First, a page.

George McFarlan House

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George McFarlan House
McFarlan House Eureka CA.jpg
George McFarlan House
George McFarlan House is located in California
George McFarlan House
George McFarlan House is located in the US
George McFarlan House
Location 1410 Second Street, Eureka, California
Coordinates 40°48′22″N 124°9′20″W / 40.80611°N 124.15556°W / 40.80611; -124.15556Coordinates: 40°48′22″N 124°9′20″W / 40.80611°N 124.15556°W / 40.80611; -124.15556
Architectural style Greek Revival
NRHP Reference # 78000672 [1]
Added to NRHP 15 November 1978

The George McFarlan House, built around 1857 at 1410 Second Street, is one of the oldest remaining houses in Eureka, California and is listed on the National Register of Historic Places.


The boards of the house are numbered suggesting it was either brought to Eureka in pieces to be constructed or had been assembled somewhere else before being rebuilt at its current location.[2]

The style is Greek Revival, although its facade has been altered to its current appearance.[2] An Italianate wing and porch were added in the late 1880s.[2] The building was reconstructed without the Italianate additions following a fire in 1982.[2] At present the facade retains the upstairs original Greek Revival fenestration, while the first floor retains the four across pattern of the Italianate remodeling.[2] Early photos show three windows with a centered doorway and two windows above to have been the original facade.[2]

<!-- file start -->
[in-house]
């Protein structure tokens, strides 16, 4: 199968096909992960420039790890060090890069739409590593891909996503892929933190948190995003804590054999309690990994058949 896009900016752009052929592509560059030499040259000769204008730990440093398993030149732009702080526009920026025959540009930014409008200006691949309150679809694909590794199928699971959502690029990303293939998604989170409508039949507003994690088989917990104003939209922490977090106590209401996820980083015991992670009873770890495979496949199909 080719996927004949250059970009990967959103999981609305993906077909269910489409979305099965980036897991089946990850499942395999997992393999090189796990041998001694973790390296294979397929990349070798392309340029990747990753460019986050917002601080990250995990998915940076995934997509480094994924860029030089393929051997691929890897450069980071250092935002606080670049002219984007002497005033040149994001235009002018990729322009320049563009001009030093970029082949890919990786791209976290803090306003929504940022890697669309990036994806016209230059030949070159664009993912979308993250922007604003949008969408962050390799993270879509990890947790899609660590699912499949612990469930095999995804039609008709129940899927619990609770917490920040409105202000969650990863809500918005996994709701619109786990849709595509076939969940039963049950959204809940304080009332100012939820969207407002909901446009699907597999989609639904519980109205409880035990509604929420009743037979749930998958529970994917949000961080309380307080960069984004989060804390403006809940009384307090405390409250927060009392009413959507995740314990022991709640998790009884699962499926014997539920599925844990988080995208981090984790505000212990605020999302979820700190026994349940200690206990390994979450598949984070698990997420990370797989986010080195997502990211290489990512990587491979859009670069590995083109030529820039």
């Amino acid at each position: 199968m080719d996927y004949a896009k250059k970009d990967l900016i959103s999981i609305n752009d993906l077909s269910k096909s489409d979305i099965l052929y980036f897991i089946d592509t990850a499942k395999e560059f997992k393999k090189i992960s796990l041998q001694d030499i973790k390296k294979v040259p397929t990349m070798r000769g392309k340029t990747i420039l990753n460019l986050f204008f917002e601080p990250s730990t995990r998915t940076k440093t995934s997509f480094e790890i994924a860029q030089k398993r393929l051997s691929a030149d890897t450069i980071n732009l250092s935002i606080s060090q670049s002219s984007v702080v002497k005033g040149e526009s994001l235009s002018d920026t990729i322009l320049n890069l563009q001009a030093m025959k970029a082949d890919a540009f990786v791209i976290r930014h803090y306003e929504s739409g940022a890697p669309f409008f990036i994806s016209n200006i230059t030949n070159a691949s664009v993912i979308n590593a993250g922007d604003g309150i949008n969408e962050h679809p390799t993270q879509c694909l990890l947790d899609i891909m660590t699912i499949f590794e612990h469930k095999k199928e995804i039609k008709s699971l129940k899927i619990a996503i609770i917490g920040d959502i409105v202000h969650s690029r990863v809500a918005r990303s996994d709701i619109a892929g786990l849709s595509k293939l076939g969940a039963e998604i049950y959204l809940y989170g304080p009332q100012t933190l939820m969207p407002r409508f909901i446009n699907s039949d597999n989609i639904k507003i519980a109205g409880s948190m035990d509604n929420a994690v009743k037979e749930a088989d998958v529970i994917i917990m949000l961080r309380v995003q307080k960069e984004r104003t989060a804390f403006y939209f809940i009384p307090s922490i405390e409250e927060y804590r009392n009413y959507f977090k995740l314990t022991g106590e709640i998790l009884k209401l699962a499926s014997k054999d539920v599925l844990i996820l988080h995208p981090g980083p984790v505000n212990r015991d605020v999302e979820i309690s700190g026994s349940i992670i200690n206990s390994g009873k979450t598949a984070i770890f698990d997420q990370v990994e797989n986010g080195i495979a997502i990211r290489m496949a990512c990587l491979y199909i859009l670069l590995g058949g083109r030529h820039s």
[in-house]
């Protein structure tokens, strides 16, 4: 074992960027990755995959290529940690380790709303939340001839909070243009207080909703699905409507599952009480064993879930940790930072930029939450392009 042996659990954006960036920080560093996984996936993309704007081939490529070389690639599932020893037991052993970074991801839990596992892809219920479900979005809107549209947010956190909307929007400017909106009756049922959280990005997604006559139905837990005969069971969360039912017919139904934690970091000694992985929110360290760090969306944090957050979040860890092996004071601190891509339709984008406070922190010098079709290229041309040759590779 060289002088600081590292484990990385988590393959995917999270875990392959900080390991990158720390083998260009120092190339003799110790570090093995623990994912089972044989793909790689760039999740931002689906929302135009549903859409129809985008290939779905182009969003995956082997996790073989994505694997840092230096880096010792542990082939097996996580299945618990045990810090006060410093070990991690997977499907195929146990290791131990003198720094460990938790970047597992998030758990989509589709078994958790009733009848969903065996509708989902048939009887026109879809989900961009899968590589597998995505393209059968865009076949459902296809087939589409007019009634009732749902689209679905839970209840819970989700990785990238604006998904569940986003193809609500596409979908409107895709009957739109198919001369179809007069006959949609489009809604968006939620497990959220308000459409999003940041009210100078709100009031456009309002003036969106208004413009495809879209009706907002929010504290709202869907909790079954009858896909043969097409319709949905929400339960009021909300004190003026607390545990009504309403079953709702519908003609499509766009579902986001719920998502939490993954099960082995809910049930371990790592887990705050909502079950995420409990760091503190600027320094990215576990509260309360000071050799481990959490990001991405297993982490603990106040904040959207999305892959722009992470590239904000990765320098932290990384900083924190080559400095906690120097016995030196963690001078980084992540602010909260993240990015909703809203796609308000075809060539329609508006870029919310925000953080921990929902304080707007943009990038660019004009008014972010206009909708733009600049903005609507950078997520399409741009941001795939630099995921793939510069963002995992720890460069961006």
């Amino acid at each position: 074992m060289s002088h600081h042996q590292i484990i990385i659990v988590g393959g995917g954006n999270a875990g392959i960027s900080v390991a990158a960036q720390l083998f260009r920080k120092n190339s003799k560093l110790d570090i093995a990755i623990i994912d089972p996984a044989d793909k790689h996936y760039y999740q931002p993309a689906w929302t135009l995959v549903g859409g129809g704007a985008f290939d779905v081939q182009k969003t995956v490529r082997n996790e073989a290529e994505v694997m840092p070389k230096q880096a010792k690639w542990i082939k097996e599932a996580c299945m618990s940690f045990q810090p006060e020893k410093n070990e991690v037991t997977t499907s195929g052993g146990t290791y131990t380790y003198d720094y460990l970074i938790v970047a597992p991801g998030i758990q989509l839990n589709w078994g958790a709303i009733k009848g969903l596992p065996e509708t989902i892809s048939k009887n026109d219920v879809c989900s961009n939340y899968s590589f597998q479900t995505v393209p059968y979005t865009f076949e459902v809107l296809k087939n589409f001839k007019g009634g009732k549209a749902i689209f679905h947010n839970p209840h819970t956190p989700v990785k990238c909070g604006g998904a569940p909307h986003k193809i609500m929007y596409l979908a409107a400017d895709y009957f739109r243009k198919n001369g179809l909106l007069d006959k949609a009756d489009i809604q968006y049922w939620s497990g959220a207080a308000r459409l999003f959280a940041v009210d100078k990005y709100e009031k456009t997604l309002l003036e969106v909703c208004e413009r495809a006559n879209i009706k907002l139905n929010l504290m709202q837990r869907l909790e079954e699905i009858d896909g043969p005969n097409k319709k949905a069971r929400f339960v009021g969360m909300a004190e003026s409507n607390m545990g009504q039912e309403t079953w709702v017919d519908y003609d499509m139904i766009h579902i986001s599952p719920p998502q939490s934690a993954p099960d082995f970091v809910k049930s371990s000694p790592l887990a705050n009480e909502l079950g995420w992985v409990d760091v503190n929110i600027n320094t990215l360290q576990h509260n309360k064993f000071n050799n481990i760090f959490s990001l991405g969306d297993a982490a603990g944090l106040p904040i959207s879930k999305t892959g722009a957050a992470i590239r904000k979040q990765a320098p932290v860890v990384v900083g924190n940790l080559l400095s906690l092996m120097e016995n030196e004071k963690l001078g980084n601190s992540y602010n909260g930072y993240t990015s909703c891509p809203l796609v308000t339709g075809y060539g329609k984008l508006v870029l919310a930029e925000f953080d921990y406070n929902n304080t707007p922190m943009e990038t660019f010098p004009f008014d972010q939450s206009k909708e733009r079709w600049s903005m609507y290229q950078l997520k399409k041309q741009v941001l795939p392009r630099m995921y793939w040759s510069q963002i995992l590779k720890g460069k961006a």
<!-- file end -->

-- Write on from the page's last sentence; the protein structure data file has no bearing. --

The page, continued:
George McFarlan[edit]

George McFarlan (b. c. January 1821 - d. 25 December 1875) was an early pioneer to Humboldt County arriving with a group of Canadians from New Brunswick[3] that included Willam Carson whose sister later married another McFarlan.[4]

Like many other newcomers to the area, they sought gold first, working for a group from Arkansas to dam the Trinity River about ten miles from Weaverville to divert the flow to an old channel revealing a three-quarters of a mile long dry bed of riffled gold and pebbles in the summer of 1850.[3] As with McFarlan, most of the Canadian laborers on the dam went on to become the leading men of Humboldt County.[3]

After the gold fields, McFarlan came to Eureka and purchased large tracts of redwood timbered land, in an area south of Myrtle Avenue, to feed a saw mill that he built and operated, and once owned the land, but did not log it, that would become Eureka's Sequoia Park.[4] McFarlan street is in his former holdings.[2] McFarlan and his wife, Catharine A. McFarlan (b. c. 1838 - d. 14 July 1878),[5] lived in the home on Second street at the time it was built.[2] He was found drowned in Humboldt Bay, 24 December 1875,[4] although his gravestone says he died 25 December 1875.[5] He is buried with his wife, Catharine in Myrtle Grove Memorial Cemetery.[5]


  1. ^ National Park Service (2009-03-13). "National Register Information System". National Register of Historic Places. National Park Service. 
  2. ^ a b c d e f g h Overhold, Ken (Editor) (1987, Second Edition 1994). Eureka: An Architectural Heritage. Eureka, California: Eureka Heritage Society. p. 270. ISBN 0-9615004-0-9.  Check date values in: |date= (help)
  3. ^ a b c Carr, John (1891). Pioneer days in California. Times Publishing Company. p. 452. 
  4. ^ a b c Armand, Dione F (14 January 2008). Eureka And Sequoia Park. Mount Pleasant, South Carolina: Arcadia Publishing. p. 128. ISBN 978-0738555737. 
  5. ^ a b c MacDonald, Shelly (12 February 2006). "George McFarlan #13334098". Myrtle Grove Memorial Cemetery. Find A Grave. Retrieved 10 March 2012.